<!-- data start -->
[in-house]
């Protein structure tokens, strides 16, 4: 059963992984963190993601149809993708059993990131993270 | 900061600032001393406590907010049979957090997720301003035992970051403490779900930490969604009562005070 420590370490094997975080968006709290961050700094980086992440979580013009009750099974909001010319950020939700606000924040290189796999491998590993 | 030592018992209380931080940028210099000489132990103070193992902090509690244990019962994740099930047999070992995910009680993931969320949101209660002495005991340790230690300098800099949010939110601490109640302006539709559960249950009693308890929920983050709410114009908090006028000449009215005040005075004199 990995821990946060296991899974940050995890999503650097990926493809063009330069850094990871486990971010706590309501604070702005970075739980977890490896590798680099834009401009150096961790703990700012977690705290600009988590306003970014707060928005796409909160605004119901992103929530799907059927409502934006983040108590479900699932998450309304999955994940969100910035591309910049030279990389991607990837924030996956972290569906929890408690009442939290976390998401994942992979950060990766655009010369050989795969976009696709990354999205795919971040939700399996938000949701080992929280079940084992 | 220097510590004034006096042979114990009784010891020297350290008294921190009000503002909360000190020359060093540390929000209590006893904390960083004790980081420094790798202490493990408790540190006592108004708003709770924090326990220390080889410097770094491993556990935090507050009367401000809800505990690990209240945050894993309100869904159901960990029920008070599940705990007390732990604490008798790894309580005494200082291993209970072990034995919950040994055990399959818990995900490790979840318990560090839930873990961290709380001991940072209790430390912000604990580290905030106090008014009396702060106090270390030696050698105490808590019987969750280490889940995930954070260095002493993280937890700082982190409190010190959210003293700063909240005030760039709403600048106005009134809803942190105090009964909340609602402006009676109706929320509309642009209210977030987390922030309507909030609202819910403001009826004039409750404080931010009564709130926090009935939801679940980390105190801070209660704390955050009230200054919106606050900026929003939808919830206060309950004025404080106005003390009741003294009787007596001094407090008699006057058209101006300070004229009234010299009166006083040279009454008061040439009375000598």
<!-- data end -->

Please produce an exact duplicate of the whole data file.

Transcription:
[in-house]
């Protein structure tokens, strides 16, 4: 059963992984963190993601149809993708059993990131993270 | 900061600032001393406590907010049979957090997720301003035992970051403490779900930490969604009562005070 420590370490094997975080968006709290961050700094980086992440979580013009009750099974909001010319950020939700606000924040290189796999491998590993 | 030592018992209380931080940028210099000489132990103070193992902090509690244990019962994740099930047999070992995910009680993931969320949101209660002495005991340790230690300098800099949010939110601490109640302006539709559960249950009693308890929920983050709410114009908090006028000449009215005040005075004199 990995821990946060296991899974940050995890999503650097990926493809063009330069850094990871486990971010706590309501604070702005970075739980977890490896590798680099834009401009150096961790703990700012977690705290600009988590306003970014707060928005796409909160605004119901992103929530799907059927409502934006983040108590479900699932998450309304999955994940969100910035591309910049030279990389991607990837924030996956972290569906929890408690009442939290976390998401994942992979950060990766655009010369050989795969976009696709990354999205795919971040939700399996938000949701080992929280079940084992 | 220097510590004034006096042979114990009784010891020297350290008294921190009000503002909360000190020359060093540390929000209590006893904390960083004790980081420094790798202490493990408790540190006592108004708003709770924090326990220390080889410097770094491993556990935090507050009367401000809800505990690990209240945050894993309100869904159901960990029920008070599940705990007390732990604490008798790894309580005494200082291993209970072990034995919950040994055990399959818990995900490790979840318990560090839930873990961290709380001991940072209790430390912000604990580290905030106090008014009396702060106090270390030696050698105490808590019987969750280490889940995930954070260095002493993280937890700082982190409190010190959210003293700063909240005030760039709403600048106005009134809803942190105090009964909340609602402006009676109706929320509309642009209210977030987390922030309507909030609202819910403001009826004039409750404080931010009564709130926090009935939801679940980390105190801070209660704390955050009230200054919106606050900026929003939808919830206060309950004025404080106005003390009741003294009787007596001094407090008699006057058209101006300070004229009234010299009166006083040279009454008061040439009375000598």